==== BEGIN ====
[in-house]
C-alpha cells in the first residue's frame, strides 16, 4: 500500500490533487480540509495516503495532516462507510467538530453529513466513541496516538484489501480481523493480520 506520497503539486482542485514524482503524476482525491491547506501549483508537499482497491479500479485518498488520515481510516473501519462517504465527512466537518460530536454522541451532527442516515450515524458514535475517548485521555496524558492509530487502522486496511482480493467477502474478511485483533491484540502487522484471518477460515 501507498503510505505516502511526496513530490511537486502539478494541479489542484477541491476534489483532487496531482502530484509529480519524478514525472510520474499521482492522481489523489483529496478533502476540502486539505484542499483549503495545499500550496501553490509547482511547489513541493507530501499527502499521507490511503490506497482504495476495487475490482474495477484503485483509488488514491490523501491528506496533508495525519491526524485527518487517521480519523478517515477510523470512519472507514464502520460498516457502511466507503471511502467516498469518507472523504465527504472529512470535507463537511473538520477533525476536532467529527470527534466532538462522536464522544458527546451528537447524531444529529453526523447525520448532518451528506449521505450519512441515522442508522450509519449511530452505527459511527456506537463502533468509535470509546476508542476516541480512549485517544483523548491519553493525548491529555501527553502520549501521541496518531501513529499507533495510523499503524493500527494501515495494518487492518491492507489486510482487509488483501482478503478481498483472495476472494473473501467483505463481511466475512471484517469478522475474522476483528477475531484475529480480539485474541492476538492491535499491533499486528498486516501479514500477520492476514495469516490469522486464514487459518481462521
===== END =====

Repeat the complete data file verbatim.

[in-house]
C-alpha cells in the first residue's frame, strides 16, 4: 500500500490533487480540509495516503495532516462507510467538530453529513466513541496516538484489501480481523493480520 506520497503539486482542485514524482503524476482525491491547506501549483508537499482497491479500479485518498488520515481510516473501519462517504465527512466537518460530536454522541451532527442516515450515524458514535475517548485521555496524558492509530487502522486496511482480493467477502474478511485483533491484540502487522484471518477460515 501507498503510505505516502511526496513530490511537486502539478494541479489542484477541491476534489483532487496531482502530484509529480519524478514525472510520474499521482492522481489523489483529496478533502476540502486539505484542499483549503495545499500550496501553490509547482511547489513541493507530501499527502499521507490511503490506497482504495476495487475490482474495477484503485483509488488514491490523501491528506496533508495525519491526524485527518487517521480519523478517515477510523470512519472507514464502520460498516457502511466507503471511502467516498469518507472523504465527504472529512470535507463537511473538520477533525476536532467529527470527534466532538462522536464522544458527546451528537447524531444529529453526523447525520448532518451528506449521505450519512441515522442508522450509519449511530452505527459511527456506537463502533468509535470509546476508542476516541480512549485517544483523548491519553493525548491529555501527553502520549501521541496518531501513529499507533495510523499503524493500527494501515495494518487492518491492507489486510482487509488483501482478503478481498483472495476472494473473501467483505463481511466475512471484517469478522475474522476483528477475531484475529480480539485474541492476538492491535499491533499486528498486516501479514500477520492476514495469516490469522486464514487459518481462521